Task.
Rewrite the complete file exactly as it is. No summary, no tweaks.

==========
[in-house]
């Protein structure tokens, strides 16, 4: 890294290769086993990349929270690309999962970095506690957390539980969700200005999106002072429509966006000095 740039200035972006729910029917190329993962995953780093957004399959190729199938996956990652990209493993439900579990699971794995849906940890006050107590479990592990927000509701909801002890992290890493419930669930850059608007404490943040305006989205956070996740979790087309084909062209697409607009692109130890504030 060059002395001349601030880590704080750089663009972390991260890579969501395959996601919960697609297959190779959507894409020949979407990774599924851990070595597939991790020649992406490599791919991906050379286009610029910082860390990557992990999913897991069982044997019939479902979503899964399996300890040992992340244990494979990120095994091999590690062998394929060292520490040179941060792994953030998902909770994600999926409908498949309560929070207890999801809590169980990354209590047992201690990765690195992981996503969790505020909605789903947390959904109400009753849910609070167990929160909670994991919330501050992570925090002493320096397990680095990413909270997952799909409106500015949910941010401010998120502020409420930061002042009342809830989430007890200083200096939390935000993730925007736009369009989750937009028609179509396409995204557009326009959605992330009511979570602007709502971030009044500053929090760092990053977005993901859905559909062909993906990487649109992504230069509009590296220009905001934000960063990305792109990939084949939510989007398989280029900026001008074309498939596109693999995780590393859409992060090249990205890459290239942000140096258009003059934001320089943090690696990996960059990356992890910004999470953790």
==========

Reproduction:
[in-house]
């Protein structure tokens, strides 16, 4: 890294290769086993990349929270690309999962970095506690957390539980969700200005999106002072429509966006000095 740039200035972006729910029917190329993962995953780093957004399959190729199938996956990652990209493993439900579990699971794995849906940890006050107590479990592990927000509701909801002890992290890493419930669930850059608007404490943040305006989205956070996740979790087309084909062209697409607009692109130890504030 060059002395001349601030880590704080750089663009972390991260890579969501395959996601919960697609297959190779959507894409020949979407990774599924851990070595597939991790020649992406490599791919991906050379286009610029910082860390990557992990999913897991069982044997019939479902979503899964399996300890040992992340244990494979990120095994091999590690062998394929060292520490040179941060792994953030998902909770994600999926409908498949309560929070207890999801809590169980990354209590047992201690990765690195992981996503969790505020909605789903947390959904109400009753849910609070167990929160909670994991919330501050992570925090002493320096397990680095990413909270997952799909409106500015949910941010401010998120502020409420930061002042009342809830989430007890200083200096939390935000993730925007736009369009989750937009028609179509396409995204557009326009959605992330009511979570602007709502971030009044500053929090760092990053977005993901859905559909062909993906990487649109992504230069509009590296220009905001934000960063990305792109990939084949939510989007398989280029900026001008074309498939596109693999995780590393859409992060090249990205890459290239942000140096258009003059934001320089943090690696990996960059990356992890910004999470953790």